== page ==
Understanding the Employment Measures from the CPS and CES Survey: The Monthly BLS "Employment Situation" News Release Includes Two Distinct Employment Measures from Two Different Surveys; Although These Measures Track Well over the Long Term, Occasional Differences in Trend Have Confounded Labor Market Analysts

By Bowler, Mary; Morisi, Teresa L. | Monthly Labor Review, February 2006 | Go to article overview

Understanding the Employment Measures from the CPS and CES Survey: The Monthly BLS "Employment Situation" News Release Includes Two Distinct Employment Measures from Two Different Surveys; Although These Measures Track Well over the Long Term, Occasional Differences in Trend Have Confounded Labor Market Analysts


Bowler, Mary, Morisi, Teresa L., Monthly Labor Review


Each month, the Bureau of Labor Statistics (BLS, the Bureau)releases data on current employment in the "Employment Situation" news release. The data come from two different surveys: the Current Population Survey (CPS), also known as the household survey, and the Current Employment Statistics (CES) survey, also known as the establishment or payroll survey. These data are important indicators of the strength of the labor market and provide an early snapshot of the state of the Nation's economy.

Although both surveys measure employment in the United States, they have different definitions of employment, along with different samples, estimation procedures, and concepts. Despite these differences, the two series track well together over long periods; at times, however, their rates of growth or decline differ significantly. These diverging movements in employment between the two surveys have been researched in the past. Most recently, they gained prominence in the mid-to late 1990s and during the recession and recovery from 2001 to 2004. (1) In the mid-to late 1990s, employment from the establishment survey grew faster than employment as measured by the household survey. During the recent recession and postrecession period, establishment survey employment declined for a number of months after the end of the recession, while household survey employment expanded.

Why do these two employment surveys sometimes give different pictures of the labor market? There are a number of differences between the two surveys that can be quantified. Other areas of difference, however, are more difficult to measure. This article discusses the various differences and suggests reasons those differences may or may not affect the divergences between the two employment series. The first portion of the article offers a general background on the two surveys and a summary of past research into earlier divergences in the 1960s, 1970s, and 1980s. The second portion examines the latest BLS research into the divergences in the mid-to late 1990s through 2004. (2)

The two surveys

The cPs and the CES survey are monthly sample surveys; the CPS is a household survey, while the CES survey is a survey of businesses as well as government establishments. (Exhibit 1 summarizes the key features of the two surveys.) With a sample of about 60,000 eligible households, the cps covers the U.S. civilian noninstitutional population aged 16 years and older. The survey results are collected for the Bureau of Labor Statistics by the U.S. Census Bureau. Interviewers from the Census Bureau contact households and ask questions regarding the labor force status of members of the household during the calendar week that includes the 12th day of the month. The broad coverage of the cps encompasses not only wage and salary workers, but also the self-employed, farmworkers, unpaid family workers, persons employed by private households, and workers temporarily absent from work without pay. The CPS provides information on labor force status by detailed demographic characteristics, such as sex, age, race, and ethnicity. Data are collected not only on the employed, but also on the unemployed and on those persons who are not in the labor force. (3)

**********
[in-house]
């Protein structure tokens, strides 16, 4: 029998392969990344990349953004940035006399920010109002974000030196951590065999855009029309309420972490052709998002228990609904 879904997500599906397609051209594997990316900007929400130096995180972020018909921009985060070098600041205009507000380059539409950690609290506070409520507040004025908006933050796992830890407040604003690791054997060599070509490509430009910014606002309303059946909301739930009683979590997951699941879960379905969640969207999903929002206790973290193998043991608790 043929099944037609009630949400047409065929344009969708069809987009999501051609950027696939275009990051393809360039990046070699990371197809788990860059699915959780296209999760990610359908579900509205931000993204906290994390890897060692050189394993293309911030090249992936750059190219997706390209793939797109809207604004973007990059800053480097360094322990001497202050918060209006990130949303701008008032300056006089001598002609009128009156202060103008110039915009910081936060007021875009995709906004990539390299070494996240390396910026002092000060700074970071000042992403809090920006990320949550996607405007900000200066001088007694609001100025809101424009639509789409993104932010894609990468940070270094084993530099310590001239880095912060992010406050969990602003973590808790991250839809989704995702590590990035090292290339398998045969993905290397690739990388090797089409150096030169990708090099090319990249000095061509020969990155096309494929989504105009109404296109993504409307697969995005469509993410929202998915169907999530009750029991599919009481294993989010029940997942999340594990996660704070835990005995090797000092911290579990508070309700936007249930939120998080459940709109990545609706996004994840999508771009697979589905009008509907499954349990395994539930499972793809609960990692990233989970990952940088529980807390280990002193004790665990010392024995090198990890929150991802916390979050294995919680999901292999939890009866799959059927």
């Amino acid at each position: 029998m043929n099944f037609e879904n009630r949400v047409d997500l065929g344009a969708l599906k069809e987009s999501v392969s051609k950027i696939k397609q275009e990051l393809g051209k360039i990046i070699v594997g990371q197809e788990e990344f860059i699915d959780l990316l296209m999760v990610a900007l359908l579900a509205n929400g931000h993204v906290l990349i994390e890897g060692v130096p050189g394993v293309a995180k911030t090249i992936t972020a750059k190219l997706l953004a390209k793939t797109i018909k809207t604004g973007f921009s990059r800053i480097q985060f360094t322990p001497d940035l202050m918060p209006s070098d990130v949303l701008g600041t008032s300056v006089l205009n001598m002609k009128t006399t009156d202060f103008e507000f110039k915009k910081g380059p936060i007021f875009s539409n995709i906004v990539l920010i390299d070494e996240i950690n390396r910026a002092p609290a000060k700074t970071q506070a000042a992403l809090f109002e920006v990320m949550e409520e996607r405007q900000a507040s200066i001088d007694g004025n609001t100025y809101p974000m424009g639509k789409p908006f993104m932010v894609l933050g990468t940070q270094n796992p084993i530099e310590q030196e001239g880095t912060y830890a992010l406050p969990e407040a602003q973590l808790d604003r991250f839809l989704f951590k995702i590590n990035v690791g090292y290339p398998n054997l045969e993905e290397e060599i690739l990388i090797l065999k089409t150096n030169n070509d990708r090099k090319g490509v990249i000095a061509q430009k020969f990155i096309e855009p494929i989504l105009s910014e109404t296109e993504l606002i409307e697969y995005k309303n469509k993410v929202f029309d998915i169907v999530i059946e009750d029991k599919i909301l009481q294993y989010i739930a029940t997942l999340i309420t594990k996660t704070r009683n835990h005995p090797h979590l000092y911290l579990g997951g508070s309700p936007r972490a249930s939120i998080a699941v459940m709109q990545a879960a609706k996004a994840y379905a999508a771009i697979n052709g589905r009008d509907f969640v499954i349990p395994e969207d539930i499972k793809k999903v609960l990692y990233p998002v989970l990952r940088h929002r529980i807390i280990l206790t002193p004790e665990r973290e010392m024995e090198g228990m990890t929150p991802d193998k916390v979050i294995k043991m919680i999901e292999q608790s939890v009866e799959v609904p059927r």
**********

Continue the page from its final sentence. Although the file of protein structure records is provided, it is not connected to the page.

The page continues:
The CES survey is a Federal-State cooperative program in which the Bureau of Labor Statistics works with State employment security agencies to collect data each month on employment, hours, and earnings from a sample of nonfarm establishments, including government. The CES survey sample, which includes about 160,000 U.S. firms of all sizes, covers about 400,000 worksites. The survey counts nonfarm payroll jobs only--with no age restriction on the employed--and does not include the self-employed. Businesses report the number of persons on their payrolls who received pay during the pay period that includes the 12th day of the month. Workers who did not receive pay during the pay period are not counted. CES data are available by detailed industry and geographic area. …

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Understanding the Employment Measures from the CPS and CES Survey: The Monthly BLS "Employment Situation" News Release Includes Two Distinct Employment Measures from Two Different Surveys; Although These Measures Track Well over the Long Term, Occasional Differences in Trend Have Confounded Labor Market Analysts
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